<Button Content="Preston Sturges" MouseMove="Button_MouseMove"
                Canvas.Left="10" Canvas.Top="10"/>
        <Button Content="John Ford" MouseMove="Button_MouseMove"
                Canvas.Left="10" Canvas.Bottom="10"/>
        <Button Content="Michael Curtiz" MouseMove="Button_MouseMove"
                Canvas.Right="10" Canvas.Top="10"/>

If you do want to see mouse events on a Panel, you need to explicitly set its Background property.  If you don’t want a background color, you can just set the property to Transparent.

    <Canvas MouseMove="Canvas_MouseMove" Background="Transparent">

#439 – Using a DropShadow with a Border, part II

I described earlier how you can use two sibling Border elements to end up with the effect of a Border with a DropShadow.  We did this because specifying a DropShadowEffect for a Border will lead to all of the child elements contained in the Border getting the same drop shadow.

A cleaner way to avoid the drop shadows on the child elements is to just specify a value for the Background property of the original parent Border, so that it becomes opaque.

            <Border Margin="10" BorderBrush="DarkGray" BorderThickness="1" CornerRadius="4"
                    Background="{x:Static SystemColors.ControlLightLightBrush}">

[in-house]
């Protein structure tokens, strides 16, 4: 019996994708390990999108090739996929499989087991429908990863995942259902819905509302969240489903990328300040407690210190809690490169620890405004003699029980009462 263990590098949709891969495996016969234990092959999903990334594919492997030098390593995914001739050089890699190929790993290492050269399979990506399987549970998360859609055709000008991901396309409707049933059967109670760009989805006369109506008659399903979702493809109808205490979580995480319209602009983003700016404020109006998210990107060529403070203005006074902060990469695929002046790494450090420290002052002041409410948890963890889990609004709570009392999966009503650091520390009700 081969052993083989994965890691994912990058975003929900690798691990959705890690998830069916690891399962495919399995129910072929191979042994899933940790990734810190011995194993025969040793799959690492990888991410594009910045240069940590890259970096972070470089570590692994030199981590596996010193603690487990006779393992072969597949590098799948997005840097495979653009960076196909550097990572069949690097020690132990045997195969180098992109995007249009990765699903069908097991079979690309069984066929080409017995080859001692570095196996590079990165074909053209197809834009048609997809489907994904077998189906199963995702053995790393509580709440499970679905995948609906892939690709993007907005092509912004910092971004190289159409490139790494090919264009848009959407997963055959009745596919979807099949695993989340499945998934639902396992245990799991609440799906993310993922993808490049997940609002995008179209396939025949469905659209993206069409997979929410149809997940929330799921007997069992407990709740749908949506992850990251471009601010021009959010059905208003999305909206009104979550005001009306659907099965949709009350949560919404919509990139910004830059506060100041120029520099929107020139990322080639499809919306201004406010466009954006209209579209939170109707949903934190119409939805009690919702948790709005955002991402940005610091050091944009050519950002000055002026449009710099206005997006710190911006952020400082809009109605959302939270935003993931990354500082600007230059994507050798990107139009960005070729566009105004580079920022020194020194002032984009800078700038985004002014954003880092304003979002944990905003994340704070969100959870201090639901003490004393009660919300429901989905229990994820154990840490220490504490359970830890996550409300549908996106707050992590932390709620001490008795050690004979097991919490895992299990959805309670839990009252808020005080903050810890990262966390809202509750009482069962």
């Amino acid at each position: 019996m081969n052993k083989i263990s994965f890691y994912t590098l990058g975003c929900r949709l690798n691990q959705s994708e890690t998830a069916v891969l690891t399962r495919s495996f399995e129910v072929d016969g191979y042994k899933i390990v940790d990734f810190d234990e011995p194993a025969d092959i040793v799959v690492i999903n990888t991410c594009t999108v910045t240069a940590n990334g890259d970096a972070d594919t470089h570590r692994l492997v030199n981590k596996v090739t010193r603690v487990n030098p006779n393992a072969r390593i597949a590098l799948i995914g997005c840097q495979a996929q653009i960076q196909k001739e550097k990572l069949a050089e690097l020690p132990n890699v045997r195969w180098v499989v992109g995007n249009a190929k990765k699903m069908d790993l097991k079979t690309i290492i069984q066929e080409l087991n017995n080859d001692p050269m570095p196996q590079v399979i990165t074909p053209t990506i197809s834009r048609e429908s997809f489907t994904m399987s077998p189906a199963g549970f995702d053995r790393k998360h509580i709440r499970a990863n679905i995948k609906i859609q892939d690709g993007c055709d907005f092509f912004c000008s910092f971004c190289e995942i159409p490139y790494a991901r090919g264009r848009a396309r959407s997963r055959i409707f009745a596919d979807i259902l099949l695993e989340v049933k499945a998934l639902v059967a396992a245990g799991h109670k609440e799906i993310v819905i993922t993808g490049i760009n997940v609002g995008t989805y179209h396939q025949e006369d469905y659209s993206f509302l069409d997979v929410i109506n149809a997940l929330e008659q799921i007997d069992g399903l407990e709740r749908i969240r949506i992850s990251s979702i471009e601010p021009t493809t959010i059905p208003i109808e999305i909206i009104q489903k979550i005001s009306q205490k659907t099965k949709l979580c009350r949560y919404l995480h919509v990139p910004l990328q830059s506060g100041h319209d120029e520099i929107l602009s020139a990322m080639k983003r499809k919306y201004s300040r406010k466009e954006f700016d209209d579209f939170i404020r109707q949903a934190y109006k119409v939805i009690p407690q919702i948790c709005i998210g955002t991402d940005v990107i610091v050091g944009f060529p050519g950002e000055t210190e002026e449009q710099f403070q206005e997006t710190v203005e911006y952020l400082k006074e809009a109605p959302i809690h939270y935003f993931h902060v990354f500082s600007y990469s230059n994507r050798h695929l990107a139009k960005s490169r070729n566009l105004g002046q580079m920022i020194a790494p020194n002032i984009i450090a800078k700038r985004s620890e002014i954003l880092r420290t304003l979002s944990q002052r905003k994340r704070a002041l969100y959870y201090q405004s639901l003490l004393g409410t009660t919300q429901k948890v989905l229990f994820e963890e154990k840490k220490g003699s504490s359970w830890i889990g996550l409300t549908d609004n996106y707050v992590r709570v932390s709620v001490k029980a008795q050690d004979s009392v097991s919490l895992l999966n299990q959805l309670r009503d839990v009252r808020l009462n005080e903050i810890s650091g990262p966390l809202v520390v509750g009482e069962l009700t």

<StackPanel Orientation="Vertical" Margin="5" Visibility="Visible">
                    <Label Content="Rounded corners are everywhere"/>
                    <Button Content="Push Me" Padding="30,5" Margin="5" HorizontalAlignment="Center"/>

You can get some nice effects by using the combination of a gradient fill for the background along with a drop shadow.

#438 – Border Element Can Have a Background

You can use the Background property to specify a background color (or brush) for everything within a Border.

            <Border Margin="10" BorderBrush="DarkGray" BorderThickness="1" CornerRadius="4">
            		<LinearGradientBrush EndPoint="1,0.5" StartPoint="0,0.5">
            			<GradientStop Color="#FF93C0D4" Offset="0"/>
            			<GradientStop Color="#FFCACACA" Offset="1"/>
                <StackPanel Orientation="Vertical" Margin="5" Visibility="Visible">
                    <Label Content="Rounded corners are all around us"/>
                    <Button Content="Push Me" Padding="30,5" Margin="5" HorizontalAlignment="Center"/>

#207 – Setting a Control’s Background Color

The Control class is a base class for all user interface elements that a user interacts with.  (This includes the Window class).

Control includes a Background property that you can set to cause the background of the control to be filled in, or colored.

Background’s type is System.Windows.Media.Brush, which means that you specify not just a background color, but an instance of a Brush object.

There are several kinds of brushes, but the most common is the SolidColorBrush, which allows setting the background to a solid color.

In the example below, we set the background color of a Window to the color PowderBlue.

<Window x:Class="WpfApplication2.MainWindow"
        Title="MainWindow" Height="350" Width="525">
        <SolidColorBrush Color="PowderBlue"/>
        <Label Content="Hi!"/>

Here’s the result:

Here are some other examples of setting the Background property for various controls: